Though he wasn’t employed well in the show’s first season, Dr. Armond has always been one of Kroll Show’s stranger characters. He doesn’t have the same over-the-top zaniness of a lot of Nick Kroll’s most popular characters. In fact, he’s marked by his lack of exaggeration, relentlessly unfazed and expressionless even when his whole life is falling apart around him. His calm and unchanging demeanor gives him a serial killer vibe, and yet, he’s a bizarrely heartfelt guy who loves his spoiled son Roman (Andy Milonakis) and (spoiler alert!) thought-to-be-dead wife Shannon. It’s a weird concept for a character, but it works well, especially when the show pushes Armond into the most ridiculous of situations.

Tonight, the tale of Dr. Armond comes to a close, and it turns out his whole life has been a lie. Everything that has happened to him in the past two years—his marriage, the murder, the trial—has all been an elaborate adventure devised by Roman and funded by his own money. Whether this was the plan the writers had all along for Dr. Armond doesn’t really matter, because it’s excellently executed regardless. The implication is that just about every character on Kroll Show had a hand in the prank, further connecting the show’s universe and making for a pretty fantastic reveal.

The ever-expanding web Kroll Show creates has always been what sets it apart from most other sketch shows. None of the sketches or characters exist in a vacuum, giving the writers plenty of opportunities to play around with different character combinations and crossover sketches. Sometimes the connecting ties are small ones. For example, in this episode, Roman’s ringtone is Nash Rickey’s “L.A. Deli.” We hear a mere two seconds of the tune, but it’s instantly recognizable. Kroll Show has done such a strong job of weaving recurring bits and callbacks throughout its three seasons, making us intimately familiar with all its weirdos and their lives.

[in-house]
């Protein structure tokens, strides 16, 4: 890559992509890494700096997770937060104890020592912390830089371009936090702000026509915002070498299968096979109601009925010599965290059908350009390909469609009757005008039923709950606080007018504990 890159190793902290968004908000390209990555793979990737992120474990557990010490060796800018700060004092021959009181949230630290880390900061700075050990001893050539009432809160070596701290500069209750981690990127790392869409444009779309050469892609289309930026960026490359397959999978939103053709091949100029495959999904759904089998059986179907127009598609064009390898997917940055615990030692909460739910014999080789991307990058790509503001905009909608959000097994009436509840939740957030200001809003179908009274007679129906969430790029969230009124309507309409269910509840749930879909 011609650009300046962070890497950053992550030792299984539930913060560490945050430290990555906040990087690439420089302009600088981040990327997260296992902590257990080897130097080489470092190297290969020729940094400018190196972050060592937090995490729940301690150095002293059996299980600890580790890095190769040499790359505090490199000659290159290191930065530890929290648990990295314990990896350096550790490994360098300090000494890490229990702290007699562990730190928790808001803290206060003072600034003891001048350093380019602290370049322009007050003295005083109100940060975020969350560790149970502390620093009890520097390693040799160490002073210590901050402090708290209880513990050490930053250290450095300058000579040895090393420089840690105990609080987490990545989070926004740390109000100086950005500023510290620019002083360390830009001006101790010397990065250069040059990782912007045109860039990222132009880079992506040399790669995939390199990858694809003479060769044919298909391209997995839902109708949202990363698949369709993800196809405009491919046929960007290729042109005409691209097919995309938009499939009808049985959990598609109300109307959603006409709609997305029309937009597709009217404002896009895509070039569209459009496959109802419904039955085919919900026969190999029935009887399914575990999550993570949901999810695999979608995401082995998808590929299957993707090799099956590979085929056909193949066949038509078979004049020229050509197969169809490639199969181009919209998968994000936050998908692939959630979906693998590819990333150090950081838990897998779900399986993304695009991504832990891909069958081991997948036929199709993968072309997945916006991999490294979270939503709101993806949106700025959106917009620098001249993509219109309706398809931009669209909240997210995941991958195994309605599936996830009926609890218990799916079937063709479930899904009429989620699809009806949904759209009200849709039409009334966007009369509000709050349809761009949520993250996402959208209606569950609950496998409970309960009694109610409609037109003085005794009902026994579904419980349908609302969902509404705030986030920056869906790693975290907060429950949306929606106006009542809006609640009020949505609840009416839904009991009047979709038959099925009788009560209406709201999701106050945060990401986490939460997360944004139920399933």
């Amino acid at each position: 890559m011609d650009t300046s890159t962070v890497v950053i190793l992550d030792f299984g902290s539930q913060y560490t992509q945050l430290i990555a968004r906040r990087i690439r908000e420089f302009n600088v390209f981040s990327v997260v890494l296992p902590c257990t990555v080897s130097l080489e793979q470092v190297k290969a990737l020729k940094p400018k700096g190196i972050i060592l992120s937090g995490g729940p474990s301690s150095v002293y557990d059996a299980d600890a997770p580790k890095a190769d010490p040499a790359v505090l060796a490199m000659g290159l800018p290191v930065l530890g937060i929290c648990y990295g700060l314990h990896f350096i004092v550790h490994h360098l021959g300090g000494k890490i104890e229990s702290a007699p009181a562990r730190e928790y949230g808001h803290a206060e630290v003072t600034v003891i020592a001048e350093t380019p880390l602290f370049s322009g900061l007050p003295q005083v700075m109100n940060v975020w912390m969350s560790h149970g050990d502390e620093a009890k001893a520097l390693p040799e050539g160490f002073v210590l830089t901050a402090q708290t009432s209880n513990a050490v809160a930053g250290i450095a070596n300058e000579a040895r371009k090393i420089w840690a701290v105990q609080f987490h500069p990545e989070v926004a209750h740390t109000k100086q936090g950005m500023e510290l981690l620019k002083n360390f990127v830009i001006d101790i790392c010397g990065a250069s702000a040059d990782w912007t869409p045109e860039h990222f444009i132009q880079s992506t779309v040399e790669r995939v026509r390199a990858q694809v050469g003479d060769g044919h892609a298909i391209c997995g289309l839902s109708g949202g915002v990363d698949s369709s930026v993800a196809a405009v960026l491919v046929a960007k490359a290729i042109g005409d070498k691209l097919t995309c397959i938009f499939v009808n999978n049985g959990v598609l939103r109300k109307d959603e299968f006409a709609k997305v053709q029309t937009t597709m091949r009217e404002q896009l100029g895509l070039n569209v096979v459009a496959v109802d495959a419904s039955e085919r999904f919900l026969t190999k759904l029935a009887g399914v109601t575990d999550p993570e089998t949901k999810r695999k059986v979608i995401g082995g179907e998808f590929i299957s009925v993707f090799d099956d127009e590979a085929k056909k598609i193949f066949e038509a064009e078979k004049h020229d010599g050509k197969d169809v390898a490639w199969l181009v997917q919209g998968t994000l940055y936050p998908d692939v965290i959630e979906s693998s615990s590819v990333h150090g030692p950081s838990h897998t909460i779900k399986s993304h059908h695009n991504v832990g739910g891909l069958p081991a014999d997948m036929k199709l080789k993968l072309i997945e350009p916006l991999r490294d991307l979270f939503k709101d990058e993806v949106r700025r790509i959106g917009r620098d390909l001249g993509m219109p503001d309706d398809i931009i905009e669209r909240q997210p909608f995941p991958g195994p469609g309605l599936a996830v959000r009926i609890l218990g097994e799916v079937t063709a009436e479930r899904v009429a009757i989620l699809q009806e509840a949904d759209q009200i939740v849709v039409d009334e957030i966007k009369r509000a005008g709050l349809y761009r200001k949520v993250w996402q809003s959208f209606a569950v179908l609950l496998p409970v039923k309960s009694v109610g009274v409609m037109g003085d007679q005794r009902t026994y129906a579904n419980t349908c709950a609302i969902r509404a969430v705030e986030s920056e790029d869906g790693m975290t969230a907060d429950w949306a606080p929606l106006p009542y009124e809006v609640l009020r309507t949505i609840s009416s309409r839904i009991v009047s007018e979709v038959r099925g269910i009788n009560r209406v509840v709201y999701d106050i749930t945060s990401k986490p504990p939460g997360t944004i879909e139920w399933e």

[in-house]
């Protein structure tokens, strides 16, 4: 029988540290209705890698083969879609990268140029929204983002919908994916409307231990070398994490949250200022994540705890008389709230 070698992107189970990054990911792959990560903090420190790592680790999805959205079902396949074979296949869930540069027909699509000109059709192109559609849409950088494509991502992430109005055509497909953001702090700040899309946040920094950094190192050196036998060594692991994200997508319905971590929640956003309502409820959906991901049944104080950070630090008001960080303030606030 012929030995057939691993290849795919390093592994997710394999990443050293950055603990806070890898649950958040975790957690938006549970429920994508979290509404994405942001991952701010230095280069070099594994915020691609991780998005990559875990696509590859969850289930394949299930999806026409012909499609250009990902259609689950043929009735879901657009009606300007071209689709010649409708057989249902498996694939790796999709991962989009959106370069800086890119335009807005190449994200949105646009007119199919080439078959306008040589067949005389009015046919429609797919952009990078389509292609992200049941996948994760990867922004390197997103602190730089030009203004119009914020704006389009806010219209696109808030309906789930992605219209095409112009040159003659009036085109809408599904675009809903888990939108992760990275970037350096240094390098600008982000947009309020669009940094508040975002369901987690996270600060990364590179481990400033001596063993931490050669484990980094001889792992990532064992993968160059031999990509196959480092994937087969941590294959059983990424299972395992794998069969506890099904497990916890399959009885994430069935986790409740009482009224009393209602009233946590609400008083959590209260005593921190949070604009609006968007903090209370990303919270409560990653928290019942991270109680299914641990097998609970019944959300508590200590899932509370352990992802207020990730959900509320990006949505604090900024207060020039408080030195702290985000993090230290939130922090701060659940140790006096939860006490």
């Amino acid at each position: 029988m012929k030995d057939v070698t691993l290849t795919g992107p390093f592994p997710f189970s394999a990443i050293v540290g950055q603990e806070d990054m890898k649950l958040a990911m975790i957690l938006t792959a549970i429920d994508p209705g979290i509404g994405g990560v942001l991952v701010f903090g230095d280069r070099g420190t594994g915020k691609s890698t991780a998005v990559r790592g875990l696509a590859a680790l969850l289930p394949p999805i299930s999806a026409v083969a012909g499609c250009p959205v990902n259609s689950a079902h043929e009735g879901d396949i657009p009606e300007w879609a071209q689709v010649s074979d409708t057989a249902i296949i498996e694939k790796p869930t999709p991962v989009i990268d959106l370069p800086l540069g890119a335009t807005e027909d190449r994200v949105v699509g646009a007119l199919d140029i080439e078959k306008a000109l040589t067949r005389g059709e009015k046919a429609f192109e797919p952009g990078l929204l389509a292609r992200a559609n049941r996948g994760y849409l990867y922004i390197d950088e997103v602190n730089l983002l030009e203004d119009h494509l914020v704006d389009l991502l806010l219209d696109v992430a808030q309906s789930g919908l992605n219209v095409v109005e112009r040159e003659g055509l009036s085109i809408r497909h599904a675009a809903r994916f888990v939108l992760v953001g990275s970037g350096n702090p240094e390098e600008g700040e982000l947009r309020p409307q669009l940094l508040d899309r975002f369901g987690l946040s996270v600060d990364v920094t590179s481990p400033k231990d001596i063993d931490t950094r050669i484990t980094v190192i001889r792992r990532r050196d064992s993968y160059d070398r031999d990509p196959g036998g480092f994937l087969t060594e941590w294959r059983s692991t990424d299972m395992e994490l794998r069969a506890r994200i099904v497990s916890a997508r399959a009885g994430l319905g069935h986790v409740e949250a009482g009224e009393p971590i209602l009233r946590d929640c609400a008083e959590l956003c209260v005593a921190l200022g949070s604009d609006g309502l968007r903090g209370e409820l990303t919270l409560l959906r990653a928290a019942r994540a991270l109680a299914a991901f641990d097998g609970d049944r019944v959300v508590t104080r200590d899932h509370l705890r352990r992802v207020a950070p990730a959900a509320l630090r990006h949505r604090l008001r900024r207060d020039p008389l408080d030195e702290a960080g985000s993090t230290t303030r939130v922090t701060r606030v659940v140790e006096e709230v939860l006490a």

And because Kroll Show never skips on the details, especially when it comes to the editing, the interconnected nature of the show leads to really interesting and smart direction choices. The way the Show Us Your Songs Commonwealth set is lit and shot during the highly stylized thriller Armond Le Monde is totally different from how it’s shot and lit during actual installments of Show Us Your Songs Commonwealth. Those differences are subtle, but they lend to the fluid and authentic feel of Kroll Show.

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This all goes back to the specificity of Kroll Show’s parody, which always tackles every single aspect of whatever form its lampooning instead of just going for the obvious jokes. Everything from the cartoony font to the musical cues to the heightened drama and quick cuts of Toilet Dad make it feel every bit like an MTV reality series. And the show uses the form to package its jokes, like when the text over Cassandra’s first scene says “NOBODY” instead of her name.

Though the other sketches are strong, the episode certainly belongs to Dr. Armond, which ends with his death. I can’t think of a more perfect way for him to die than with a blank face as his heart explodes and the omnipresent “you did it” sound effect plays. And I think John Levenstein’s Judge Levenstein speaks for us all when he eulogizes Dr. Armond: “You went on the adventure of a lifetime. I love you.”

Stray observations:

  • This excerpt from my notes deserves to make it into this review in some capacity, so here we go: Jenny Slate got constipated in France.
  • The European Man’s how-to guide to cannibalism is so chilling, and I love every second of it.
  • Welcome back, “Pleep Ploop.”
  • All the cuts to the chaos of C-Czar and Bob Ducca’s Goo-Goo Glasses pitch at the PubLIZity offices are wonderful. Slate makes the best noises.
  • Even better than the dry, monotonous way Armond talks about horrifying things like murder is the dry, monotonous way he delivers puns.
  • Next week is the series finale of Kroll Show, and I am fully in denial about it.

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